Editor and teen heartthrob David Chang is opening a new restaurant called Nishi in Manhattan today. It’s in Chelsea, and it’s, um, different than the other Momofuku outlets around at the moment. He was feeling chatty, so we sat him and Joshua Pinsky down and asked them some questions about what everybody on Snapchat is already calling “the Neesh.” —Lucky Peach
Why didn’t you open another Noodle Bar? I thought that’s what you were going to do? I thought that’s how you become a mogul?
David Chang: Nishi is what Noodle Bar would be if I opened it up as a thirty-eight-year-old, not a twenty-six-year-old. We know how to play all our instruments now. The skill level here is higher.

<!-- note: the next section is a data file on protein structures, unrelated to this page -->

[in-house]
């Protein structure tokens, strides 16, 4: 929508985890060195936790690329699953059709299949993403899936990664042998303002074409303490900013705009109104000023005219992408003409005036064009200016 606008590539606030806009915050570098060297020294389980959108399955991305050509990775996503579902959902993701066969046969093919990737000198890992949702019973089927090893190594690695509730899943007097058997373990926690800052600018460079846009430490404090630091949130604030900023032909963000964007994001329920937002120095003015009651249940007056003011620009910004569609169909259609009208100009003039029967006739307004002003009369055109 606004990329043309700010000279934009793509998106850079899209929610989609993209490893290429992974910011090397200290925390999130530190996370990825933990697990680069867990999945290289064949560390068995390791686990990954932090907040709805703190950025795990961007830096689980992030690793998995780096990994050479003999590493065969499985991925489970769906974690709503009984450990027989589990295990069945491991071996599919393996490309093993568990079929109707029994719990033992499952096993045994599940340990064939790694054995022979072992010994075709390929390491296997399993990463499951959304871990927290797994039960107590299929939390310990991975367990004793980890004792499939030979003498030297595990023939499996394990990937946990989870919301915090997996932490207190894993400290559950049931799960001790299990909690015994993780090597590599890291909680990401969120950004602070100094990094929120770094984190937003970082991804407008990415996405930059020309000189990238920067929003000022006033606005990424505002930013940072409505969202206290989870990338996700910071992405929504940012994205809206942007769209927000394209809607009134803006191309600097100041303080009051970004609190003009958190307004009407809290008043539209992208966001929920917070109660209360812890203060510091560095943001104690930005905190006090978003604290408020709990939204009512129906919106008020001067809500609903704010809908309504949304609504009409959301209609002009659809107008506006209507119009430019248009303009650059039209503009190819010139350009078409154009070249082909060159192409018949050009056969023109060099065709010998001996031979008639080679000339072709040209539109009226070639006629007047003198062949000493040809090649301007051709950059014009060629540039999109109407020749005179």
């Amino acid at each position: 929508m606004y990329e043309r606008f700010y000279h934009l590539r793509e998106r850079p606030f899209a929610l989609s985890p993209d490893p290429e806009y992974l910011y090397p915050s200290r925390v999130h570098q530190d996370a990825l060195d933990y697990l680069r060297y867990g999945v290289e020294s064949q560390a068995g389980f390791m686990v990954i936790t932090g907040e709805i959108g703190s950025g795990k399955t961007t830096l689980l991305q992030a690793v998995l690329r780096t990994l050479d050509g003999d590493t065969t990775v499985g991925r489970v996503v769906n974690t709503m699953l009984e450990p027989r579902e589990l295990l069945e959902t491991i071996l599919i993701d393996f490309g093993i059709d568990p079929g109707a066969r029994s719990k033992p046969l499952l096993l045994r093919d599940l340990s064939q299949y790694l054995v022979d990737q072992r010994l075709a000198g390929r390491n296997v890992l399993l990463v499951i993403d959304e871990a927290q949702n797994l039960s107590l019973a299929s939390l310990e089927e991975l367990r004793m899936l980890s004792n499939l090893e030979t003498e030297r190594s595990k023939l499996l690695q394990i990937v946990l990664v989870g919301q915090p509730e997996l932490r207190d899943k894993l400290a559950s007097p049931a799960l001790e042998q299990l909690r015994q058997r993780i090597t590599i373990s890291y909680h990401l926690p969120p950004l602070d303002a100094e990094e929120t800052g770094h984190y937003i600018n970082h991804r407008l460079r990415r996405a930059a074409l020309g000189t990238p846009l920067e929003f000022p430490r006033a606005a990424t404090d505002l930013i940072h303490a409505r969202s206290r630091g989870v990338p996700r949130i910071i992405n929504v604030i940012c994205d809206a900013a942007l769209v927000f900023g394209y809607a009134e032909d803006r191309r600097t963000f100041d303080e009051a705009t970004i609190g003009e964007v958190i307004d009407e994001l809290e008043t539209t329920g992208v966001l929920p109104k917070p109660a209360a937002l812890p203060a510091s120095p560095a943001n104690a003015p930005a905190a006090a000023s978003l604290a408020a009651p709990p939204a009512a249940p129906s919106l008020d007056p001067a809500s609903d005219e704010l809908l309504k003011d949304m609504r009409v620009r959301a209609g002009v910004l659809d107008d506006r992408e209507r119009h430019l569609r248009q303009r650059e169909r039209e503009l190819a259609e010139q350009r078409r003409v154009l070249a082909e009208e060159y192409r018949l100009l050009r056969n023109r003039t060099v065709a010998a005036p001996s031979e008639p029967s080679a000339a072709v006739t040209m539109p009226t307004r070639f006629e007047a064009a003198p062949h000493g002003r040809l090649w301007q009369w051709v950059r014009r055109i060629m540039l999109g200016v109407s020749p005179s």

Aren’t you also rolling out a fast-food enterprise? How does this fit into the plan?
DC: None of this was part of the plan. We never have a strategic vision. Up until two months ago, this was going to be Fuku++. Everybody hated that name except for me. After that I wanted to call whatever we opened in this space Momofuku Chelsea. But then people told me we couldn’t call it that so we called it Nishi, for West, because it was west of wherever the fuck we were.
Sean Gray, chef of Momofuku Ko, said, “Why don’t you take the opportunity to do something new? You haven’t done something new in New York in quite a long time.” Ko had moved and we opened Fuku, but we hadn’t done a new full-on restaurant in New York in five years.